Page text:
19. On the complexity of search for keys in quantum cryptography

    NASA Astrophysics Data System (ADS)

    Molotkov, S. N.

    2016-03-01

    The trace distance is used as a security criterion in proofs of security of keys in quantum cryptography. Some authors doubted that this criterion can be reduced to criteria used in classical cryptography. The following question has been answered in this work. Let a quantum cryptography system provide an ɛ-secure key such that ½‖ρ XE - ρ U ⊗ ρ E ‖1 < ɛ, which will be repeatedly used in classical encryption algorithms. To what extent does the ɛ-secure key reduce the number of search steps (guesswork) as compared to the use of ideal keys? A direct relation has been demonstrated between the complexity of the complete consideration of keys, which is one of the main security criteria in classical systems, and the trace distance used in quantum cryptography. Bounds for the minimum and maximum numbers of search steps for the determination of the actual key have been presented.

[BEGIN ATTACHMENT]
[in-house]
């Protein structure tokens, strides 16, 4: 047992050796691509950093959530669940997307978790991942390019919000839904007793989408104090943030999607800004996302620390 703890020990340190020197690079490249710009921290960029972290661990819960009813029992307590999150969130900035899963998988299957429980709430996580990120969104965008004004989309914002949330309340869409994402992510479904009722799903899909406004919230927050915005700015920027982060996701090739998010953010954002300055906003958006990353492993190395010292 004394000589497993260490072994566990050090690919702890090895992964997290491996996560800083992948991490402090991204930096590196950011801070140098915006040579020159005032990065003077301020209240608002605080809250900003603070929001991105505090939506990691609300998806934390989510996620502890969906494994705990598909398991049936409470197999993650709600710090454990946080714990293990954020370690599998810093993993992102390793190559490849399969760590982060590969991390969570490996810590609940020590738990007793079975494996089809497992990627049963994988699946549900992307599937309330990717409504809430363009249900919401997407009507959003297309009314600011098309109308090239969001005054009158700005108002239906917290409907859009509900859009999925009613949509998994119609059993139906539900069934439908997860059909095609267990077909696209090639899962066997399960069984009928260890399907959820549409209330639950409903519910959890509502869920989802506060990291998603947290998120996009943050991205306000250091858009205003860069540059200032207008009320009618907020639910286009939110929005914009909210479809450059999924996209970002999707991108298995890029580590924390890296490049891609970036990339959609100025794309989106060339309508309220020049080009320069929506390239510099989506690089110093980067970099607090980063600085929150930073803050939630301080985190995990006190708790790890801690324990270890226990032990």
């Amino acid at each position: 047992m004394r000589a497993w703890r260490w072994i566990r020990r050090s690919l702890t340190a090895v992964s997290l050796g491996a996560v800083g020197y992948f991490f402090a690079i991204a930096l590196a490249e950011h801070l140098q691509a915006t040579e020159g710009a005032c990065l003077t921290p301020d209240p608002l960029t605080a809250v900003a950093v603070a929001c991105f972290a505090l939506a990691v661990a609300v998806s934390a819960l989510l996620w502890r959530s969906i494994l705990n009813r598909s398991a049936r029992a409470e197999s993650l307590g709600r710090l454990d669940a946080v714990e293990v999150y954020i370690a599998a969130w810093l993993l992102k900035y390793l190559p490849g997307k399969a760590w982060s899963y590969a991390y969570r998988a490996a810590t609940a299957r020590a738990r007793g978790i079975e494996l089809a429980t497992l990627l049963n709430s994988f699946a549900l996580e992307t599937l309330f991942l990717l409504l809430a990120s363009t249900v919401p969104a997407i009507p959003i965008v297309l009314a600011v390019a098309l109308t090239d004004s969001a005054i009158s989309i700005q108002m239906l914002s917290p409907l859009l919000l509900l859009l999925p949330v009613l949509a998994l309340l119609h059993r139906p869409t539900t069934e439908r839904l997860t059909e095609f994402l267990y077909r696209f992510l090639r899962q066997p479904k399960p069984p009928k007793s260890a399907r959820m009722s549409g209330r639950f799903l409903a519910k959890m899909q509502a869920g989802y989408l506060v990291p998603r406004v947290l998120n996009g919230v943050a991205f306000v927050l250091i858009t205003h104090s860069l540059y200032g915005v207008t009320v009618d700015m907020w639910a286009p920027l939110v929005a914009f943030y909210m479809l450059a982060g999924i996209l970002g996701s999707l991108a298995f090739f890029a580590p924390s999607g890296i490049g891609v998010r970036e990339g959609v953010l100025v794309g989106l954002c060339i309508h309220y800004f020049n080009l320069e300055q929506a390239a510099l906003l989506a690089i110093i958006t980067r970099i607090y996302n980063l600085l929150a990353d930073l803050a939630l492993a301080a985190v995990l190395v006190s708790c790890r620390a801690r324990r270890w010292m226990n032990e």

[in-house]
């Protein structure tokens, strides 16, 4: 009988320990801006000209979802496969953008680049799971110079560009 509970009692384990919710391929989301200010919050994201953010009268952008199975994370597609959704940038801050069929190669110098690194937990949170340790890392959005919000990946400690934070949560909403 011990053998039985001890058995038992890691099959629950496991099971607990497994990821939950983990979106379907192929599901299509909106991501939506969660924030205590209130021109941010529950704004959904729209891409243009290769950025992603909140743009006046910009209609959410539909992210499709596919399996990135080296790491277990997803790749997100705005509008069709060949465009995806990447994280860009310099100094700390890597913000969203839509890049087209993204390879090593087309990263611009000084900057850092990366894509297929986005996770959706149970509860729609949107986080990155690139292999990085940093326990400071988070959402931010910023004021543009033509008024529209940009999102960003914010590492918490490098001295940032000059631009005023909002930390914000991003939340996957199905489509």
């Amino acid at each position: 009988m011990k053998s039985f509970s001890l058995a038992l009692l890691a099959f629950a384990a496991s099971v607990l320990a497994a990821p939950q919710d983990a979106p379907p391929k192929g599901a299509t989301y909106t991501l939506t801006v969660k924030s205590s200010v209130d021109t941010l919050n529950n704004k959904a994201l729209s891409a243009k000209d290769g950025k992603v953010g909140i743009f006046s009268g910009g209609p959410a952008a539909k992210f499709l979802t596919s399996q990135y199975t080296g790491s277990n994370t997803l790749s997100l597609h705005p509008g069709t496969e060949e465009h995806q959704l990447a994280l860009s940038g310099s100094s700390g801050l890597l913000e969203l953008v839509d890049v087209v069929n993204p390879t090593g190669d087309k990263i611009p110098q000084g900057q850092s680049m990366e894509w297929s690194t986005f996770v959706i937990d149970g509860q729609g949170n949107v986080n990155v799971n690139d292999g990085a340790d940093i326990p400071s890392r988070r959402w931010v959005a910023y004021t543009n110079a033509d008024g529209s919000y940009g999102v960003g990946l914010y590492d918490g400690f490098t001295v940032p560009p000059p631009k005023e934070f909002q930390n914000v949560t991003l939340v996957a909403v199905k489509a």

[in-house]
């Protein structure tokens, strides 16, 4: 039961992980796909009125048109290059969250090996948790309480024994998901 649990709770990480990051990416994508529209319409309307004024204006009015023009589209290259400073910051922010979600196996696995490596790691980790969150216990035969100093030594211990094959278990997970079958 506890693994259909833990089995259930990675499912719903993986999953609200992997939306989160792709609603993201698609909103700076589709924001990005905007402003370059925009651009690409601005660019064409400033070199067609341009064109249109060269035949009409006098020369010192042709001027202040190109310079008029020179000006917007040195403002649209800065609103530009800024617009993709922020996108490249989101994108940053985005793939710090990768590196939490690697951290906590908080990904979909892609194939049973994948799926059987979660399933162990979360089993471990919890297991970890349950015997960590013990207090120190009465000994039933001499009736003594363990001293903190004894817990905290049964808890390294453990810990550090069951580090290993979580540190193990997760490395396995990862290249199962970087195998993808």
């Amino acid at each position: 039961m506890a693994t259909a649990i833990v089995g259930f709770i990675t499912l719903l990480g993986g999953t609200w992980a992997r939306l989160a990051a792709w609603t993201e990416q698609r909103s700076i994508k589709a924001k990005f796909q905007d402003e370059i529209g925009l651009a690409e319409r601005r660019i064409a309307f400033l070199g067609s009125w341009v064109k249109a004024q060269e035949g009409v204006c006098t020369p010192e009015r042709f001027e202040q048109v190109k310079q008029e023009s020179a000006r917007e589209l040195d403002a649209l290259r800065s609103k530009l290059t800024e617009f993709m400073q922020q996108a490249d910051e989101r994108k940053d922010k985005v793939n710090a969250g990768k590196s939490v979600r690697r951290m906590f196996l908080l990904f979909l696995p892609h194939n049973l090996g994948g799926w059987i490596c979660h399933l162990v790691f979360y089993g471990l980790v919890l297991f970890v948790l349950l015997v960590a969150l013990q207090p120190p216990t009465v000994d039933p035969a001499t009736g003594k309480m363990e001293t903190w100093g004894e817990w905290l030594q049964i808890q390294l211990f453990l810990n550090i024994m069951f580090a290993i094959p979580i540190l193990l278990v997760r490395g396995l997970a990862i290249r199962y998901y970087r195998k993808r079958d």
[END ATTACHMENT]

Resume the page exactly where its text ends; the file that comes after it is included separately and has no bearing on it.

20. MRI denoising using non-local means.

    PubMed

    Manjón, José V; Carbonell-Caballero, José; Lull, Juan J; García-Martí, Gracián; Martí-Bonmatí, Luís; Robles, Montserrat

    2008-08-01